"Women get it all the wrong way round. Other women insist that women are one particular size and shape and that that's what guys like. Guys don't like that at all.

"They like personality, they want to know that you're going to jump on the back of a motorbike with them and cycle off up to the hills if you want to. They want you to be living life and enjoying life the way they do."

Britton still gets papped - often in an unflattering light, as when she's not working, she doesn't often wear make-up.

"There isn't a kind pap, but I'm grist to the mill, because I never have make-up on and they take a picture. There you go," she says with a shrug.

Family remains her priority. She splits her time between Buckinghamshire and Cornwall, where they have a bolthole. Winnie, her 13-year-old daughter with Vickery, and Grace (18), from her first marriage to TV executive Clive Jones, are still living at home, while twins Jack and Harry (21) are at university.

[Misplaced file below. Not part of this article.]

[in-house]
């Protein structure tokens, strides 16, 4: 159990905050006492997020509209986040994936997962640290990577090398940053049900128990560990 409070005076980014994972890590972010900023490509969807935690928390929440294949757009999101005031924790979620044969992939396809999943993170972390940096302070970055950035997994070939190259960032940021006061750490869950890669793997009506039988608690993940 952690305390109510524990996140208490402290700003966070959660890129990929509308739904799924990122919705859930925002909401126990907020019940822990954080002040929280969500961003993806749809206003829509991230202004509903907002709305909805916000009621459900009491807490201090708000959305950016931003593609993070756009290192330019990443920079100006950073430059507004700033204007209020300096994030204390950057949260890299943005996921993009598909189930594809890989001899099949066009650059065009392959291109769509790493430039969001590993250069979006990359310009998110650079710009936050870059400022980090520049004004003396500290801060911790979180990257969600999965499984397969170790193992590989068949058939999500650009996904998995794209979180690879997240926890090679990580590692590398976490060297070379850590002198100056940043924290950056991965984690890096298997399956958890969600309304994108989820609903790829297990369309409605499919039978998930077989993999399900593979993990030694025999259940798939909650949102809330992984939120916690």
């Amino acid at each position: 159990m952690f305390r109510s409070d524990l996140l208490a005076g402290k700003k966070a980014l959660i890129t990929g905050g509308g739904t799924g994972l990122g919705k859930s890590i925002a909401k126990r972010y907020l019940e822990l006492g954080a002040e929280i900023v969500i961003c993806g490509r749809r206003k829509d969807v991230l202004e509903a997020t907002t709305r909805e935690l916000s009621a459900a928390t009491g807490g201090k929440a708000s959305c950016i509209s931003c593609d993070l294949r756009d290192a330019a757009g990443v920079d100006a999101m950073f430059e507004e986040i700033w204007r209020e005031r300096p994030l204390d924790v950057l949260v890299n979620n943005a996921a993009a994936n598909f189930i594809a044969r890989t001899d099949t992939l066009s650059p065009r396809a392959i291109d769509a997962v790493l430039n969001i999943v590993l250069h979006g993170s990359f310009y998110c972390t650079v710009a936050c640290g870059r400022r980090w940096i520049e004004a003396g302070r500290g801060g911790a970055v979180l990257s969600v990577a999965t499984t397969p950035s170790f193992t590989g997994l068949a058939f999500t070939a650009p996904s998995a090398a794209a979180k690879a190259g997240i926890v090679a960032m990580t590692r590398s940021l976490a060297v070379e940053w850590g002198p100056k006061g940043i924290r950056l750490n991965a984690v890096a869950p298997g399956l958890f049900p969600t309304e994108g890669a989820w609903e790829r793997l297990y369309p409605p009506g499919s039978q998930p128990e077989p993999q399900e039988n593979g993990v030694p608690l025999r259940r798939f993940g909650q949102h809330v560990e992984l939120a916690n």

Britton is contracted to write two more novels, although she likes keeping her toes dipped in the TV world, but not to the same extent as her This Morning days.

"I had a wonderful time doing it and you have to sometimes say you're very satisfied with what you've had and what you've done. I'm lucky to have done it.

"I love television. I still always want a foot in the door. However, I'm sensible enough to know that it will stop at some stage."

Britton is one of those especially talented interviewers who assumes a cosy, comfortable rapport with interviewees, before slamming them with the killer question. No one should forget that she was the one who coaxed former PM Tony Blair to say on her show, Fern Britton Meets ..., that he thought it would have been right to remove Saddam Hussein, even if he had known beforehand that he had no weapons of mass destruction.